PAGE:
‘Hoorah for the Bra’ traces an uplifting history

Andrea Winter
David Hartstein

Graphic designer and Washington University alum Cheree Berry recently published “Hoorah for the Bra,” a book full of perky bra pop-ups based on her senior art thesis.

“Hoorah for the Bra” seams together social history, illustration, graphic design, historical photography and pop-ups.

“It’s a celebration of this undergarment and a celebration of women at the same time,” said Berry.

The book traces bra-history decade by decade from the invention of the first bra in 1914 through the 21st century.

A pop-up of pancakes captures the flat look that was prized in the ’20s. An ice cream cone pops out from Madonna’s body to represent the “erotic missile” look she pursued in her “Blond Ambition Tour.”

The book is fastened shut with an actual bra-clasp. Instructions on how to unclasp a bra with one hand are provided for “all you boys out there.” Berry said that at one interview for a design firm in New York City her male interviewer became very embarrassed after having serious difficulty in trying to open the book.

Berry said that she was inspired by pop-greeting cards and an adult pop-up book on people’s phobias.

“I wanted to make something interactive, not two dimensional, with an element of surprise. Pop-up books and bras just came together. I don’t think of bras as an accessory, but a must. The bra is such an item of mystery that it was fun to bring it out of doors,” said Berry.

During her senior year, Berry had students fill out questionnaires about their bra wearing experiences. “She did a lot of research, young girls and grandmas. It’s not one-sided but a very broad scope of the genre which is pretty good,” said Scott Gireky, creative director and lecturer of the Visual Communications Research Studio.

Art students do not typically publish their senior thesis, but there have been a few exceptions over the years in other medias such as Web design.

Berry said that her professors were very encouraging.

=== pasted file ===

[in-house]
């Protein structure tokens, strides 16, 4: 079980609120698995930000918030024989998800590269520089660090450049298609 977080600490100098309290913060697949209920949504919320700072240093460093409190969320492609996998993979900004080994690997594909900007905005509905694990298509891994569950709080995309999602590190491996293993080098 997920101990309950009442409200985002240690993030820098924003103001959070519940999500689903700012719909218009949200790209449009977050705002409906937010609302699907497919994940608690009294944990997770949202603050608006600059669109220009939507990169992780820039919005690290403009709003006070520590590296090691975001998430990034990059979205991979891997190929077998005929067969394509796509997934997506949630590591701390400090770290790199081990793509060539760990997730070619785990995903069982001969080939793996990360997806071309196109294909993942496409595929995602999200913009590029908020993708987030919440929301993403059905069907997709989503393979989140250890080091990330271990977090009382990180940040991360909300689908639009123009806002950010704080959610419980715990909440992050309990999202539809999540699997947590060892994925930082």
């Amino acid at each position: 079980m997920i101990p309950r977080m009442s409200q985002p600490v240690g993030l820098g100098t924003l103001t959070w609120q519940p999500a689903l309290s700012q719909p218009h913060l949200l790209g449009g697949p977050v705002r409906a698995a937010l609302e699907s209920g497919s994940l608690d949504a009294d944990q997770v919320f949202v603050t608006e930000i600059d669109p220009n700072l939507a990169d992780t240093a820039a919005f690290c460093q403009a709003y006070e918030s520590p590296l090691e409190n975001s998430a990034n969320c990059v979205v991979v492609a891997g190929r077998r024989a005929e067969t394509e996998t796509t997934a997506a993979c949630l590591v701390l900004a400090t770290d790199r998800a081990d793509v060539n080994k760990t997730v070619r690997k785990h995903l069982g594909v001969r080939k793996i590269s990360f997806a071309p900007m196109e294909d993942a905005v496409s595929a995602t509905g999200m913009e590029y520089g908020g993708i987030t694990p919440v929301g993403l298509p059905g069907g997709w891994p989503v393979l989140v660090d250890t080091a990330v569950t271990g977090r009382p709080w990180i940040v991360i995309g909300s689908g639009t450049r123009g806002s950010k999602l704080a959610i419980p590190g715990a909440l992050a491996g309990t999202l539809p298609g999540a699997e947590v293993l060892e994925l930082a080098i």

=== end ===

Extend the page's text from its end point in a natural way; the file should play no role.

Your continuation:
“It was a really ambitious project, but Cheree was a hard worker and so self motivated that I said great, let it rip,” said Professor of Art Sarah Spurr.

Gireky agreed.

“With Cheree’s work there was always some cleverness to it. Something unique about it that made you smile, but nothing over the top,” he said.

The published book is very similar to the work Berry submitted at the University. Berry spent more time her senior year researching and developing the written content than she did on creating the artwork. The text is the same, but she enhanced some of the design. Also, she had to make some concessions to keep production costs down. The original had a pop-up with real lights accompanying the phrase “Your head lights are showing.” She regrets that she had to leave the lights out in order to keep the book’s price around $20.

Berry said the University prepared her well for her career as a graphic designer.

“We’d really get to know our products. We’d have to research and conceptualize our products. It wasn’t just about making something visually pretty,” she said.

She spent most of her senior year in the Lewis Center with other art students, drinking St. Louis smoothies, listening to the Dirty Dancing sound track and working on her thesis.

“We were cliquey in the art school because we were so isolated. I am super excited for Wash. U. art school kids to get on campus and be more a part of the community,” said Berry.

After graduating in 2000, Berry worked as a graphic designer for Kate Spade in New York City. She tried publishing the book directly after college but after a failed attempt did not return to the pursuit until 2005.

“When you’ve just graduated, publishers just don’t want to take you seriously,” she said.

Berry currently lives in the Central West End and runs her own stationary business, Cheree Berry Paper. She has recently spoken with students in the art school about how important senior theses can be for careers.

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